Dr. Norman B. Williamson from Massey University in New Zealand is the recipient of the AAVMC’s Billy E. Hooper Award for Distinguished Service, presented by the AAVMC to an individual whose leadership and vision has made a significant contribution to academic veterinary medicine and the veterinary profession. 
Dr. Williamson was a pioneer in the development and implementation of computationally-based herd health programs in dairy cattle and has made major contributions throughout his career in academic administration. He served for eleven years as Program Director in Veterinary Sciences of the College of Science at Massey University (senior leadership position). He has also served as chair of the Veterinary Schools’ Accreditation Advisory Committee of the Australasian Veterinary Boards’ Council since 2012, where he has made important contributions in the quality of accreditation programs, in both Australia and New Zealand, as well as in developing nations such as Bangladesh. He is also heralded as a mentor for many colleagues whose own careers have exerted a major influence on the quality of academic veterinary medicine around the world.

Outcomes Assessment: Getting Everyone on the Same Page

An important requirement for all veterinary colleges and schools is that they assess the readiness of their students to provide entry-level healthcare independently at the time of graduation. But a general lack of consistency in how institutions do this has caused some uncertainty and a lot of variability with the process.
For the past two years, a group of respected educators from AAVMC member institutions has been working to address this challenge. Led by Associate Deans for Academic Affairs Dr. Jennie Hodgson of the Virginia-Maryland College of Veterinary Medicine and Dr. Laura Molgaard of the University of Minnesota College of Veterinary Medicine, the team has been developing a “competency” framework for veterinary medicine that is aligned with approaches used by other health professions.
“This is a very important project for the AAVMC, and we’re excited about the extraordinary work that’s being accomplished by this working group,” said AAVMC CEO Dr. Andrew T. Maccabe. “Society requires a great deal from our profession, and this will improve our ability to more capably and consistently assess learning outcomes and readiness for practice.”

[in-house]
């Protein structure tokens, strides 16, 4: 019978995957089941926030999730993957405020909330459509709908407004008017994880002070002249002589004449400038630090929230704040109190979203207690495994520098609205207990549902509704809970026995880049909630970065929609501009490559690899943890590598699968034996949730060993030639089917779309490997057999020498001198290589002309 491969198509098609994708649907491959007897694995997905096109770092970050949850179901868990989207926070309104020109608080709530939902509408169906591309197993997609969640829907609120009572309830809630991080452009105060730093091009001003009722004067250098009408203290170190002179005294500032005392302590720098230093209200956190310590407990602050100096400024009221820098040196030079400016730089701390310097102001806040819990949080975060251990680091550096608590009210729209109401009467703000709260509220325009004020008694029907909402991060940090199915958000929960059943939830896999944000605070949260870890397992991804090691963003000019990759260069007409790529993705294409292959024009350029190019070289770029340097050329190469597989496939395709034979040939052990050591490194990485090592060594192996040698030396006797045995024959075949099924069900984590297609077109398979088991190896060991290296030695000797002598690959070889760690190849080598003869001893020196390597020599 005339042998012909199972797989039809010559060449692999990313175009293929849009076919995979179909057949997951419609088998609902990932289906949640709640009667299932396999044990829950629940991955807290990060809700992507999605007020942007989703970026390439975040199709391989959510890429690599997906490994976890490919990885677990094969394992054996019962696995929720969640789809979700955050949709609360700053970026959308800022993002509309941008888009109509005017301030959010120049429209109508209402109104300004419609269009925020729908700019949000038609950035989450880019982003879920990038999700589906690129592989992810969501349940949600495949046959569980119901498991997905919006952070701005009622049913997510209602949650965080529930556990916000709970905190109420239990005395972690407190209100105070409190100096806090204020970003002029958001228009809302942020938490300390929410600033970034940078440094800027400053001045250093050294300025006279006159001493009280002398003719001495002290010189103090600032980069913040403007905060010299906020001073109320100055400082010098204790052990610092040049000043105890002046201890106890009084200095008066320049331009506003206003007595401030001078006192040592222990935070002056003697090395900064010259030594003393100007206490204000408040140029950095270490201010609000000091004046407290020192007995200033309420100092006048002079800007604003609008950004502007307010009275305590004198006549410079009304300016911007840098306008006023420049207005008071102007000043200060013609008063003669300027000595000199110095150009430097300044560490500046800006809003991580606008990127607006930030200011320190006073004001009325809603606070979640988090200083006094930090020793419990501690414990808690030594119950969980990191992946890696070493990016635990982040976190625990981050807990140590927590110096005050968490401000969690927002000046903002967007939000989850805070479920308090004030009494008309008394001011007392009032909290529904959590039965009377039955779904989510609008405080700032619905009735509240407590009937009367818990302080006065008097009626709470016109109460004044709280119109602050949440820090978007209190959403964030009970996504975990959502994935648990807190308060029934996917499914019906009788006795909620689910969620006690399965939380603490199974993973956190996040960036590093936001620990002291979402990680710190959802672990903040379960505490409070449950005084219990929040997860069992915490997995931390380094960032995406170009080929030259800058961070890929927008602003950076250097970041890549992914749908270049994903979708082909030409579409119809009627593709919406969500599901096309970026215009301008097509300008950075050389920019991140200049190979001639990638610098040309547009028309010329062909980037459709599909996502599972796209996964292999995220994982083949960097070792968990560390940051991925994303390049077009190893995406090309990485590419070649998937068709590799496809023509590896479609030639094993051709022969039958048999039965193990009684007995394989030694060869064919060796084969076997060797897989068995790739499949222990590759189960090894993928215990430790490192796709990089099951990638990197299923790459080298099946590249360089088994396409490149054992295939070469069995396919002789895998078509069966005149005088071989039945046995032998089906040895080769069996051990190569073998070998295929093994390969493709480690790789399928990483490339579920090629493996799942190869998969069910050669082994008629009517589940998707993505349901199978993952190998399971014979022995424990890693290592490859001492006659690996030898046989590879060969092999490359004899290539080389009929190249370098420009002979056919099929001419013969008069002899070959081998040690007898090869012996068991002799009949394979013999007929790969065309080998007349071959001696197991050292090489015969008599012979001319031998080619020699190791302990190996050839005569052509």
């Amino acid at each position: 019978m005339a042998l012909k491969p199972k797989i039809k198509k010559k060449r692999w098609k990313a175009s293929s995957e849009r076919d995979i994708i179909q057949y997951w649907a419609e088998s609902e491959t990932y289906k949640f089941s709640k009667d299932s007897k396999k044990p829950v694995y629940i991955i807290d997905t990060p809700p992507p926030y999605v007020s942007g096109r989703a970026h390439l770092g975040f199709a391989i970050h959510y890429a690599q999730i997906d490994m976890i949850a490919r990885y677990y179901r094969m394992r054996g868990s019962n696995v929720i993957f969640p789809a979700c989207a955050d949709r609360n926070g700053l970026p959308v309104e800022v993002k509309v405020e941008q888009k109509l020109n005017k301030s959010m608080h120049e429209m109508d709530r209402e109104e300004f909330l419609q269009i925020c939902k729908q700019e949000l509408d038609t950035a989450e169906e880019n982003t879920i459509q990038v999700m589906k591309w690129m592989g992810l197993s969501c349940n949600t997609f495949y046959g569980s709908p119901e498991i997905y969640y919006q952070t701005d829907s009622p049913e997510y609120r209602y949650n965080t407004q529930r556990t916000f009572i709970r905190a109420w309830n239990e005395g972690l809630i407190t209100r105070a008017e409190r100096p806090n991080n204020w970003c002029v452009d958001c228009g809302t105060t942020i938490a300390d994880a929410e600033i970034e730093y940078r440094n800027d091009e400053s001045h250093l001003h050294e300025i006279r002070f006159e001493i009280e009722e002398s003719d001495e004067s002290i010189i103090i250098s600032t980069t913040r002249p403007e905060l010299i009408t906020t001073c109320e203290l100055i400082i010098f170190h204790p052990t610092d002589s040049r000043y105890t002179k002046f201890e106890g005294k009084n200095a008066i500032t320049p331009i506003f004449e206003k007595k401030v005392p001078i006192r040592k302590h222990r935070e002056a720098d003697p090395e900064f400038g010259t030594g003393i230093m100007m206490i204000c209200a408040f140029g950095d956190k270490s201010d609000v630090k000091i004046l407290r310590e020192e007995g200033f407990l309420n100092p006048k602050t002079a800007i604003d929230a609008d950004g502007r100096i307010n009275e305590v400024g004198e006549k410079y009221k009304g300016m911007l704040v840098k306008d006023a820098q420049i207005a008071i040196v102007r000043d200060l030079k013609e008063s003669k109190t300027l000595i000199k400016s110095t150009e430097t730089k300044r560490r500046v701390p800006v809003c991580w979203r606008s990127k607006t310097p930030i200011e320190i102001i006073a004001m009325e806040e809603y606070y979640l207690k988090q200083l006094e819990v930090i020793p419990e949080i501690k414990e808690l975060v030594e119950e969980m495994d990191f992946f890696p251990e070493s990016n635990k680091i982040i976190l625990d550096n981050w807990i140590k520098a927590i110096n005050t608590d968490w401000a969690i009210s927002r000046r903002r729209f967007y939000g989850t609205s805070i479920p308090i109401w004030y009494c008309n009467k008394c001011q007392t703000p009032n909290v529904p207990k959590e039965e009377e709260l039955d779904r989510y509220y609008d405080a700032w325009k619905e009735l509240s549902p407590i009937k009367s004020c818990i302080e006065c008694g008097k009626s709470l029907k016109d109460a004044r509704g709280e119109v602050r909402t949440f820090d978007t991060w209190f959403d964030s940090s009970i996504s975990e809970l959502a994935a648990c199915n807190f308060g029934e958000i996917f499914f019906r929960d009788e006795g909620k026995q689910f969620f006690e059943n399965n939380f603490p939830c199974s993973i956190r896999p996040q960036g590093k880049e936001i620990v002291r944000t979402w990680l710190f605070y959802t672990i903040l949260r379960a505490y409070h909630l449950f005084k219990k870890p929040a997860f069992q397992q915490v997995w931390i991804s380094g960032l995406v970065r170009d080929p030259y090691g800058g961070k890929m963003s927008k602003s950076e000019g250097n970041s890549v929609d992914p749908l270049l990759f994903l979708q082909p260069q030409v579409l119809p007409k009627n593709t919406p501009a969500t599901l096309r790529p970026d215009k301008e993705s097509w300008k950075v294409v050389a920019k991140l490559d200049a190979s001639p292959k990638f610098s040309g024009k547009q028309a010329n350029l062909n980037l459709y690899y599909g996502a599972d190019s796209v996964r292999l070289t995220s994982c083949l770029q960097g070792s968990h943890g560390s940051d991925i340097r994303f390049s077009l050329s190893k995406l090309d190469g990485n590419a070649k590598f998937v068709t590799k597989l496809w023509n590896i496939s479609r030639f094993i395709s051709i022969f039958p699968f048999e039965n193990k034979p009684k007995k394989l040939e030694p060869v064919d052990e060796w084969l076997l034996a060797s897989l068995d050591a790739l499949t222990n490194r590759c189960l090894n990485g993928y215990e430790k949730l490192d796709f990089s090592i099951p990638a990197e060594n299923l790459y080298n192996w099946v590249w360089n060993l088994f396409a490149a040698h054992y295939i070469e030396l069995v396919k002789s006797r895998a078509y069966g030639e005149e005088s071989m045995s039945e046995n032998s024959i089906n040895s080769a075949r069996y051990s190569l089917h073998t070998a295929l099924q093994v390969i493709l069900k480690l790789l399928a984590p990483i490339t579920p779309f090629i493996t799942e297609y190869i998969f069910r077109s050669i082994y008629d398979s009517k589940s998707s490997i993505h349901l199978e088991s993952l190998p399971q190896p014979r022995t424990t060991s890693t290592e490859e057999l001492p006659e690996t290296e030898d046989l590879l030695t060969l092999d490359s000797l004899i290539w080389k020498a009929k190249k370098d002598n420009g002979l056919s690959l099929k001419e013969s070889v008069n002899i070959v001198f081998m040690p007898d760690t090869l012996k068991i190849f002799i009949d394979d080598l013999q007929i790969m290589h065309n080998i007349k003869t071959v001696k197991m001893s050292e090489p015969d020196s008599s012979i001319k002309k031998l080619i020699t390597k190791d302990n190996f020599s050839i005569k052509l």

The framework will be introduced during a plenary session at the 2018 AAVMC annual meeting in March 2018. Printed communications and a website detailing the framework will also be unveiled at the same time.
The task has been substantial, and work is still underway. “What does the public expect a graduate veterinarian to be able to do?” said Hodgson rhetorically during a recent conversation on the project. “How do you actually assess students’ competencies in these areas?”
Working with AAVMC Senior Director for Academic Affairs and Research, Dr. Ted Mashima, the group retained Dr. Jody Frost, a noted consultant and facilitator who has extensive experience working with educators in the health professions on similar projects.
The group has met numerous times, in person and virtually. They began the work by systematically analyzing competency-based frameworks used in health professions such as medicine, dentistry, and nursing as well as existing frameworks in veterinary medical education. Informed by that analysis, the CBVE began the substantial task of constructing a new framework for veterinary medicine.
To this end, the working group identified nine “Domains of Competence” that consist of individual competencies and example or illustrative subcompetencies. They have also created a set of “Entrustable professional activities (EPAs)” that are essential skills requiring demonstration of competence in a range of domains through authentic/real-world practice in the workplace. A schema demonstrating the linkages between competencies and EPAs has also been developed.  
The group has collaborated extensively with experts throughout the process, and frequently consulted stakeholders to gather input and feedback to help make revisions. 
The framework will be introduced as a “best practices” model which all member institutions are welcome to adopt or consult as they modify existing curricula or develop new ones. While no action will be taken to adopt the program as an official standard for evaluating educational outcomes, the body of work represents the most substantial effort ever undertaken in this area of academic veterinary medicine and is expected to serve as a valuable tool to guide curricular development, refinement and outcomes assessment.